“I’ve removed several corn cobs where I also had to remove a part of the intestine. Luckily my patients all did well, but this could have easily led to severe infections including death. Corn on the cob is closely followed by shards of bone stuck in the intestines. This also happens a lot and causes similar problems.”

If your dog consumes corn on the cob or sharp meat bones, visit your local vet for immediate assistance.

BBQ utensils

From long forks to meat thermometers, barbecue utensils are often sharp and could cause harm to your pet if they get hold of them. Dogs could be particularly interested in such utensils if they have a remnant of meat flavouring. It’s a good plan to buy a barbecue utensil holder to ensure they are stored safely and out of reach of pets.

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Meat skewers

Like barbecue utensils, meat skewers could be detrimental to pets, especially if they attempt to swallow the skewer. A wooden or metal stick like this could cause severe damage to a dog's throat, organs and digestive system. Pet owners with greedy pups, watch out and visit your local vets immediately if you think your dog has consumed a meat skewer.

Veterinarian Katja Londa said: “The most dramatic looking injury I have seen was a dog who had swallowed an entire metal skewer. By some miracle, the skewer didn’t damage any organs and could be removed without further damage.”

Make water available throughout the day

Just like people, dogs must be kept hydrated throughout the day, especially if it's warm outside. Water helps regulate a dog’s body temperature, helps with digestion, and helps manage their waste. Dogs are at greater risk of dehydration than humans because they release little heat from their bodies, and their sweat glands are not adequate for cooling them down quickly. Ensure sufficient water bowls are in the garden during the barbecue.

Create a shaded area

Dogs sometimes find it challenging to cope with hot weather and are more at risk of heat stroke than humans. As a dog's internal temperature rises, it could lead to organ failure. Unfortunately, 1 in 7 dogs taken to the vets with heatstroke die. To help prevent heatstroke, create a shaded outdoor area with a cooling mat for your dog during the barbecue.

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Some dogs with a higher chance of developing heatstroke include those who are overweight, have flat faces, are more energetic, are older, have thicker fur, and already have health issues. Breeds include Chow Chows, French Bulldogs, Boxers, Pugs, Springer Spaniels and Cavalier King Charles Spaniels.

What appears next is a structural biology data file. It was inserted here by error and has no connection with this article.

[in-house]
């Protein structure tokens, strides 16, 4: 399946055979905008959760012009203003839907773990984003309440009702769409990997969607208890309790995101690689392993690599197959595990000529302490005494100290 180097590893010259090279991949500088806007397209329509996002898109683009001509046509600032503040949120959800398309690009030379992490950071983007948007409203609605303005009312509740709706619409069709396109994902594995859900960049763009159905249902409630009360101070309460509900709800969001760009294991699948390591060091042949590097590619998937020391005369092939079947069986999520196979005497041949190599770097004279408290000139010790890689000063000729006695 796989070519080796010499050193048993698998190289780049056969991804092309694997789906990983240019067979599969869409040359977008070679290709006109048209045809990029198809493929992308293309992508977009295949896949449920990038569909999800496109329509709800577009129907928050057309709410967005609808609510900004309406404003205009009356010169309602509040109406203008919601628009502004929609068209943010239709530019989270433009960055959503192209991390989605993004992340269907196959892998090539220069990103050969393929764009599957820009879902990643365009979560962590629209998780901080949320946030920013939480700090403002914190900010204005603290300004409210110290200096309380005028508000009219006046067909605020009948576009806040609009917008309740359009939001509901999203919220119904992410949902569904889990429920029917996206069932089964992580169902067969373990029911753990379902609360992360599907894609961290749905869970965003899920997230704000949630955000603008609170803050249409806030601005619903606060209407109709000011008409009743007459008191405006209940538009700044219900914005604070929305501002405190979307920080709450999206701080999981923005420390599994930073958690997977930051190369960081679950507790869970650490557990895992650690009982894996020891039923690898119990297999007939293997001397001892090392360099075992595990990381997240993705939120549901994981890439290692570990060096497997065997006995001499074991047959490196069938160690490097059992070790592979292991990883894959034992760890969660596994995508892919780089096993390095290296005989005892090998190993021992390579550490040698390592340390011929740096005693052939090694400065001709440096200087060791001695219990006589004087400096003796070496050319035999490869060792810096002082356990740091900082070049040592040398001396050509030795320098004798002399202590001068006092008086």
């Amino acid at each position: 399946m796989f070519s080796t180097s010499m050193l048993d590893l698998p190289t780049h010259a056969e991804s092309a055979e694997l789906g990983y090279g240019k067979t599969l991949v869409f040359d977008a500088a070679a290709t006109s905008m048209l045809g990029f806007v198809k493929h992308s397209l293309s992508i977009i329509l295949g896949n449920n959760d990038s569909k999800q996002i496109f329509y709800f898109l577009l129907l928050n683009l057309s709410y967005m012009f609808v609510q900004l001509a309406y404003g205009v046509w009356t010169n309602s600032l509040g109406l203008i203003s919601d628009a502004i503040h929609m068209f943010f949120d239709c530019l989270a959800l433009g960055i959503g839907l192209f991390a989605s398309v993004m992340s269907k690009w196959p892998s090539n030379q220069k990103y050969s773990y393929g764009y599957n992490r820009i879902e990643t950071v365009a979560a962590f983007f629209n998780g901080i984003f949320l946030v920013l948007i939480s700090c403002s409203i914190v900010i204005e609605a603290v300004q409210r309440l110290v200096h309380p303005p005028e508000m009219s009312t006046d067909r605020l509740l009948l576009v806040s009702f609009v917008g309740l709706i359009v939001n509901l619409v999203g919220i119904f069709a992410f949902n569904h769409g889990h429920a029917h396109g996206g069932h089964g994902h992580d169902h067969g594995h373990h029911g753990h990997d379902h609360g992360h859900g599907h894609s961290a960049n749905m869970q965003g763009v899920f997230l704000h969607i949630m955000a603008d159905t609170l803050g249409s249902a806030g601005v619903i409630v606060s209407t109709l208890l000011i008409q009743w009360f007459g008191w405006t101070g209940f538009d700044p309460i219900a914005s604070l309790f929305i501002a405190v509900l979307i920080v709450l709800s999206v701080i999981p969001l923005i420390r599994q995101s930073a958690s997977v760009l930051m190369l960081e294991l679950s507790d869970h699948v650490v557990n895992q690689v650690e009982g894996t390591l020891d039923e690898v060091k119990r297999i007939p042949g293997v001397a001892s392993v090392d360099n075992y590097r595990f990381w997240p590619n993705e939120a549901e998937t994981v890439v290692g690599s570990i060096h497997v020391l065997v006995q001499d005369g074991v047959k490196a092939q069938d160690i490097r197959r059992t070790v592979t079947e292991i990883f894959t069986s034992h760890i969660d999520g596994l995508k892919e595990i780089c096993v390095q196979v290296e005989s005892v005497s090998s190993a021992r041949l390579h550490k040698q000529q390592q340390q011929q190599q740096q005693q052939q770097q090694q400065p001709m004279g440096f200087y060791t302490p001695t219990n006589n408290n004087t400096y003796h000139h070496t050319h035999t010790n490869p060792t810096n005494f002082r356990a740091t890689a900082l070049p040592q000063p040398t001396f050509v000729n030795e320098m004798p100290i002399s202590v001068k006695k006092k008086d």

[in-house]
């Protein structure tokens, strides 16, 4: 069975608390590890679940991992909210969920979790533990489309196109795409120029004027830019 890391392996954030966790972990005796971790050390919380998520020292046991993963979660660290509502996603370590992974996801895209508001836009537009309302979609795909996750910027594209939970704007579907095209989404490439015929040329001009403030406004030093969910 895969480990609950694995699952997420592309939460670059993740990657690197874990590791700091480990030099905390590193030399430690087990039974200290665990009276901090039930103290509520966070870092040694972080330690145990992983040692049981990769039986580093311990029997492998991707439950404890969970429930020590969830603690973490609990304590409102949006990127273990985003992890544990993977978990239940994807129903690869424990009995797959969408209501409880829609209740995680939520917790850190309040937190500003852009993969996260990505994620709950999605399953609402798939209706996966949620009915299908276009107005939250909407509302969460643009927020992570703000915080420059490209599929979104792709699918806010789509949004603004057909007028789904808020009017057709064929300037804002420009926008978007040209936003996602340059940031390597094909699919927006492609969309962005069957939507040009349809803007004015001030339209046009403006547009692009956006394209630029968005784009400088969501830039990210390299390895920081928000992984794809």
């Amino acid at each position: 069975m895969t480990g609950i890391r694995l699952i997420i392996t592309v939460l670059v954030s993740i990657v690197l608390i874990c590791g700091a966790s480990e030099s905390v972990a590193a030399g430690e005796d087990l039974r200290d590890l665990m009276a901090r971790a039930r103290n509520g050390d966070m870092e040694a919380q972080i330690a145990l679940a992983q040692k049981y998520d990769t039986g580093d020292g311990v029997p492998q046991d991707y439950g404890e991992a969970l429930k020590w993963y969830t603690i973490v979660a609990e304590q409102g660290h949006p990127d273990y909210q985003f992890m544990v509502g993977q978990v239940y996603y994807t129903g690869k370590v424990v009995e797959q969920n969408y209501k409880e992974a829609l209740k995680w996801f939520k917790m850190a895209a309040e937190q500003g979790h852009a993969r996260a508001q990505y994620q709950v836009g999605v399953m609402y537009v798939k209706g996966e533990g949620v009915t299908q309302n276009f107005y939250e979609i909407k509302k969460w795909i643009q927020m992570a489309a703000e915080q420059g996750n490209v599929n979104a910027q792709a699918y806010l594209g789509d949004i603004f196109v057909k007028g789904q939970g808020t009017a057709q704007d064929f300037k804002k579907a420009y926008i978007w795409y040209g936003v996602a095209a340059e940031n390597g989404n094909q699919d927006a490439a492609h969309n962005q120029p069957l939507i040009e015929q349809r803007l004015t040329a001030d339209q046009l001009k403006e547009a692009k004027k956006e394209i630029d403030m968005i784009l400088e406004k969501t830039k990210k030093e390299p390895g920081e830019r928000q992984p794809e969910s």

Inside breaks and sunscreen

Most pets have fur that protects them from sun damage, but dogs are still susceptible to sunburn, especially on exposed areas like their noses, ears, lips, eyelids, and stomach. If you find the sun particularly strong while barbecuing with family and friends, pop the pooch inside and give them a much-needed break from the sun's rays. If your pet is enjoying the summer get-together too much, experts at Dragonfly Products suggest using dog-friendly sunscreen on sensitive areas - yes, even dogs need to protect their skin.

Watch out for dog allergies and hayfever

It’s not just humans liable to hayfever, but dogs can be too. If you are barbecuing in a garden with long grass and grass seed, you might find your dogs start to itch. Itching mixed with feeling too warm can make for an uncomfortable experience for dogs. Pet owners should be responsible for looking out for seasonal allergy symptoms. If you are planning on having a barbecue in the height of summer, double-check the pollen count to ensure it's not too high.

Provide your dog with a (safe) BBQ banquet

To involve your pet in the fun, provide them with their own barbecue banquet that includes dog-friendly food. Plain meats such as chicken breast and burger meat are suitable for dogs, as long as they are cooked separately from seasoned meats, alongside vegetables such as corn off the cob (with no butter), cucumber, and peppers. If you are a raw feeder, you could shape your dog’s meat into ‘burgers’ and ‘sausages’. Fresh strawberries, blueberries, and dog-friendly ice cream also work as a refreshing treat for your pup.